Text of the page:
Etymology
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jade (n.1)

ornamental stone, 1721, earlier iada (1590s), from French le jade, misdivision of earlier l'ejade, from Spanish piedra de (la) ijada or yjada (1560s), "(stone of) colic or pain in the side" (jade was thought to cure this), from Vulgar Latin *iliata, from Latin ileus "severe colic" (see ileus). As an adjective from 1865.

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jade (n.2)

"worn-out horse," late 14c., apparently originally "cart horse," a word of uncertain origin. Barnhart and Century Dictionary suggests a variant of yaid, yald "whore," literally "mare" (c. 1400), from a Scandinavian source akin to Old Norse jalda "mare," and ultimately from Finno-Ugric (compare Mordvin al'd'a "mare"). But OED finds the assumption of a Scandinavian connection "without reason." As a term of abuse for a woman, it dates from 1550s; in early use also of mean or worthless men, and sometimes simply "a young woman."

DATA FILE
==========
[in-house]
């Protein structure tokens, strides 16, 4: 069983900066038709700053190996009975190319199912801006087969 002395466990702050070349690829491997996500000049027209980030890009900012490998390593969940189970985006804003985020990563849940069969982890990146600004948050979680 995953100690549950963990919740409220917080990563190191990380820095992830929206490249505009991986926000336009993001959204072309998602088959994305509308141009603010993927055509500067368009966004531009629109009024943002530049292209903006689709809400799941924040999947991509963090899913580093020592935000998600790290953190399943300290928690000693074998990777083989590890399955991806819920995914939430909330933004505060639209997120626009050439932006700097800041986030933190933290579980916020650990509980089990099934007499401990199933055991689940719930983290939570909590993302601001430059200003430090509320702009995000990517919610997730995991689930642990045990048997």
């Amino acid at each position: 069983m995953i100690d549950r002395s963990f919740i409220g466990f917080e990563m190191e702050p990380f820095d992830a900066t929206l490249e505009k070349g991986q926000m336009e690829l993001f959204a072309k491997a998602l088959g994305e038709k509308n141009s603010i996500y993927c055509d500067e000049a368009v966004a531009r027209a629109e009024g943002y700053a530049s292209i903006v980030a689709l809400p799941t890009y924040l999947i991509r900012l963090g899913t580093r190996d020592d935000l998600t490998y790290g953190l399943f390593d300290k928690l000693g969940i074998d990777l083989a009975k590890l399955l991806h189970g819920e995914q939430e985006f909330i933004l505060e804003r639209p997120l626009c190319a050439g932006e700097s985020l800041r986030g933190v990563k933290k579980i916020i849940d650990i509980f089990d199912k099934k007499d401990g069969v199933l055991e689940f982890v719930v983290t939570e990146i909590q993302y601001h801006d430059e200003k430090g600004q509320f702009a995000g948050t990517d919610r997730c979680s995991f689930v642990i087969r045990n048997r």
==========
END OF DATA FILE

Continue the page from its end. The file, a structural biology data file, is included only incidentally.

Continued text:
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jade (v.)

"to weary, tire out, make dull," c. 1600, from jade (n.2). Related: Jaded; jading.

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jaded (adj.)

"bored by continual indulgence," 1630s; past-participle adjective from jade (v.). Related: Jadedly; jadedness.

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harridan (n.)

1700, "one that is half Whore, half Bawd" ["Dictionary of the Canting Crew"]; "a decayed strumpet" [Johnson], probably from French haridelle "a poore tit, or leane ill-favored jade," [Cotgrave's French-English dictionary, 1611], attested in French from 16c., a word of unknown origin.

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